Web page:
Dumped: The reservoir's trashy visitors
There's a certain zen associated with living on a body of water like the 450-acre Rivanna Reservoir, a place where a heron or hawk glides above the water in search of breakfast and where early morning rowers cut through the mist, their oars breaking the glassy surface in unison.
That's not exactly Karen Grenadier's experience. Up on the north end of the reservoir, trash dumping and drunken fishermen sully the once-pristine beauty.
In a turnout past the bridge on Reas Ford Road, a pile of demolition debris didn't make it to the dump. Nor did a mattress. A steep, rutted path, suitable for four-wheel drive only, goes down to the water, where an abandoned sofa sits in its own little pool of recent rain.
"When people aren't throwing trash, they're getting drunk and high," Grenadier says. "It's not very pleasant."
In her 20 years of living on the reservoir, she's seen people change the oil in their vehicles by the water, dump deer carcasses and tires, and play loud music. They get stuck and knock on her door at midnight to call a tow truck. The latter happens "at least once a week during the summer," she says.
Grenadier is particularly concerned about the environmental hazards of oil, anti-freeze, and deer carcasses getting into the reservoir– the source of local drinking water.
"The problem is getting the police to come," she says. "The police have bigger fish to fry."
"We respond to all citizen's complaints," says Lt. Greg Jenkins at the Albemarle County Police. He doesn't recall many complaints from the area on Reas Ford Road near the reservoir– but he knows where Grenadier is talking about. But in a check of records since 2003, he says, he finds no arrests there.
"Some areas are real prone to litter," says Jenkins. "It's deplorable to see the amount of trash."
Richard Defibaugh at the Rivanna Water and Sewer Authority would agree with that. He sent someone to pick up trash a couple of weeks ago. "We pick up refrigerators, a lot of couches and chairs, and the most popular by far and leading candidate– tires," he says.
The enforcement problem? "We're a small department," says Defibaugh. "I have to pull a man off to go pick up trash, and I don't have the manpower to do a daily patrol."
Besides the aesthetic concerns, "we're always concerned about people putting things in the reservoir," he says. That's why gas motors aren't allowed on the water.
"I would love to see this taken care of," he adds. "It's an eyesore and drain on our resources."
The water in the reservoir is heavily monitored, and an oil spill has never compromised water quality, according to Anne Bedarf, RWSA environmental and safety manager.
"If a truck fell into the reservoir and was leaking all its oil, even that's not enough to contaminate it," she claims, something western U.S. 29 bypass opponents may be relieved to hear.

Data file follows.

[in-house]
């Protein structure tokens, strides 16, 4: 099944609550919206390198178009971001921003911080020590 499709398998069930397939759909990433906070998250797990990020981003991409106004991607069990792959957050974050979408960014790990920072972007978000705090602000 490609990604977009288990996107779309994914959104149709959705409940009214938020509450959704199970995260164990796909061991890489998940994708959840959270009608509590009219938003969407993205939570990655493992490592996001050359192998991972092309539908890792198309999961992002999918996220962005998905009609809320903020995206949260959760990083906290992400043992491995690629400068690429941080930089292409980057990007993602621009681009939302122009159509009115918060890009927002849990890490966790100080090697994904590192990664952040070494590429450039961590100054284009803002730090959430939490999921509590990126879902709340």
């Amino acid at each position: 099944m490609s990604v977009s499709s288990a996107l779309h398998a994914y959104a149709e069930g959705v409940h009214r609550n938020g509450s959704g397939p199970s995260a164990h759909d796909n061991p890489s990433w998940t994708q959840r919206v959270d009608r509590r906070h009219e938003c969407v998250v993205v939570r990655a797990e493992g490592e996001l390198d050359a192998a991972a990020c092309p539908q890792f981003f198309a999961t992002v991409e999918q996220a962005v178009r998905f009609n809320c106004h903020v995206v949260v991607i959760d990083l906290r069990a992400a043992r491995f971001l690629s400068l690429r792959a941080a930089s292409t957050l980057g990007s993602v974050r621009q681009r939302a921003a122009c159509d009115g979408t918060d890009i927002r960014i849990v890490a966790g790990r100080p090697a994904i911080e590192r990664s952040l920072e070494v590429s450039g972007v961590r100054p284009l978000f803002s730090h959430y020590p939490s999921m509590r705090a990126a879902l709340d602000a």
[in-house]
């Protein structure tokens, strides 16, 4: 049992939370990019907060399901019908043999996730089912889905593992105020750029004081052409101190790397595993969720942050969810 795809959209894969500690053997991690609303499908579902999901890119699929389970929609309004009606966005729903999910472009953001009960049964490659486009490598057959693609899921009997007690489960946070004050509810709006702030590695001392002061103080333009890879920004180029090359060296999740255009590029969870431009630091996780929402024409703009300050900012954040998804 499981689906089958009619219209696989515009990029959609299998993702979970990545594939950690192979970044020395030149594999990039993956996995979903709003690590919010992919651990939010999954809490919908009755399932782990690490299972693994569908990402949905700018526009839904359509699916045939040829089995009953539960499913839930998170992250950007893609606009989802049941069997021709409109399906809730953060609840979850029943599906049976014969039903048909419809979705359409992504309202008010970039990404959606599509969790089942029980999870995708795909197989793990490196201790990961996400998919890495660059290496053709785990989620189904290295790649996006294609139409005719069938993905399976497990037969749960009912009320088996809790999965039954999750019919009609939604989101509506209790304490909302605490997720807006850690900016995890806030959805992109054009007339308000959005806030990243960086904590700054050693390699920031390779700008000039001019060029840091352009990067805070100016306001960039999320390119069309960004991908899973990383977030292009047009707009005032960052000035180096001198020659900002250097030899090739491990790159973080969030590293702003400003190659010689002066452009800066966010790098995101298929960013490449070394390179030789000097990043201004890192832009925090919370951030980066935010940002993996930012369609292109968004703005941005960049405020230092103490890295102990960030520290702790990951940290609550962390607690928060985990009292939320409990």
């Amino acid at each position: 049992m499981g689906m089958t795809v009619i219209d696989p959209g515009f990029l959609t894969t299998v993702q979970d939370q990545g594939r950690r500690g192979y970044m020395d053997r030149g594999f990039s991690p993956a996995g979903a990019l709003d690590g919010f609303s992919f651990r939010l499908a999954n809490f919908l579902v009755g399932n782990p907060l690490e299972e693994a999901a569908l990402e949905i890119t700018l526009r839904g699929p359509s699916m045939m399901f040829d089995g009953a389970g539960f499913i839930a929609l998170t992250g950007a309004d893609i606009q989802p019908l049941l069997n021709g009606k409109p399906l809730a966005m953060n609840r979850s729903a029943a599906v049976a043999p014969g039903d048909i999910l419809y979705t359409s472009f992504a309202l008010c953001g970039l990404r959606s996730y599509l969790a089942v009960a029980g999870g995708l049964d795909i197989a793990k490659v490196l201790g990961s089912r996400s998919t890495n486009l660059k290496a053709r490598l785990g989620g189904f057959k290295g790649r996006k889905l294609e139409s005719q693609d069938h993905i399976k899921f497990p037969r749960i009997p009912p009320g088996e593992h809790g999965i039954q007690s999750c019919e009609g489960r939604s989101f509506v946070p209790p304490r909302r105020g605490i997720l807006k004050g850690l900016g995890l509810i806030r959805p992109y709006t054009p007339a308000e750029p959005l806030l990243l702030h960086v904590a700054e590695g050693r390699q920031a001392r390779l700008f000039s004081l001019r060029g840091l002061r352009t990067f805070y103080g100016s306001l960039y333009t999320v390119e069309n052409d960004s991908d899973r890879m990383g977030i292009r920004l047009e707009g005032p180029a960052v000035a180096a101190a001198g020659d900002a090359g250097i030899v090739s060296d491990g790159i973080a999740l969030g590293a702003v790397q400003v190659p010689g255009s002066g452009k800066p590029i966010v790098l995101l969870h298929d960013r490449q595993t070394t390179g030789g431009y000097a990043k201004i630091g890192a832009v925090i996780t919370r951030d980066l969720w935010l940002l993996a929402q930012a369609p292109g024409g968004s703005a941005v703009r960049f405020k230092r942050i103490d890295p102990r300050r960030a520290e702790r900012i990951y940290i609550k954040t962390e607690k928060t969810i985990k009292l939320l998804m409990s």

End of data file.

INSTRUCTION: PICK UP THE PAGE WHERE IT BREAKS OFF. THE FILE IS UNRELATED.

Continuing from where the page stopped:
However, Bedarf shares Grenadier and Defibaugh's disgust with the dumpers. "It really is an added burden," she complains. "It's something the police should be handling."
Defibaugh urges people who see dumping to get a license number and call the police.
"That's awesome if a citizen gets a tag number," says Lt. Jenkins.
"Ideally, it would be fenced and no one could get in," suggests Defibaugh. But even in the post-9/11 world of heightened terrorist alerts, do people really want to see a fence around the popular recreation site?
"Unfortunately, people like this ruin it for everyone," says Bedarf.
Grenadier would like to see additional patrols and barricades installed to stop those who choose such a scenic spot down by the water to change their oil.
The police aren't the only agency with jurisdiction. County zoning enforcement is also looking into the problem. "We treat it like any other dumping violation and get with the owner," says Bart Swoboda, manager of zoning.
"If someone dumps a dead elephant on your lawn," he adds, "it's your responsibility."
In this case, the land around the reservoir is owned by the City of Charlottesville, but a call to the city was quickly routed back to Rivanna Water and Sewer Authority.
"If it's the city, we'll contact them just like any other violator and ask what their plans are," says Swoboda.
Residents near the Reas Ford pull-off have to deal with another nuisance: noise pollution. When Virginia Gardner first moved there 14 years ago, she says she called the police "every other night" because of the noise after 10pm, when the area is supposed to be closed.
Now, when she hears gunshots at night, she figures someone's seen a snake. Or when she hears screams, she assumes it's from people partying. It's disconcerting nonetheless.
"We don't know if someone's fallen in when we hear screaming," she says. "We heard gunshots the other night and had to wonder, what's that about?"
Giving fishermen a bad name: This unofficial access to the Rivanna Reservoir is also an unofficial dump.
PHOTO BY JEN FARIELLO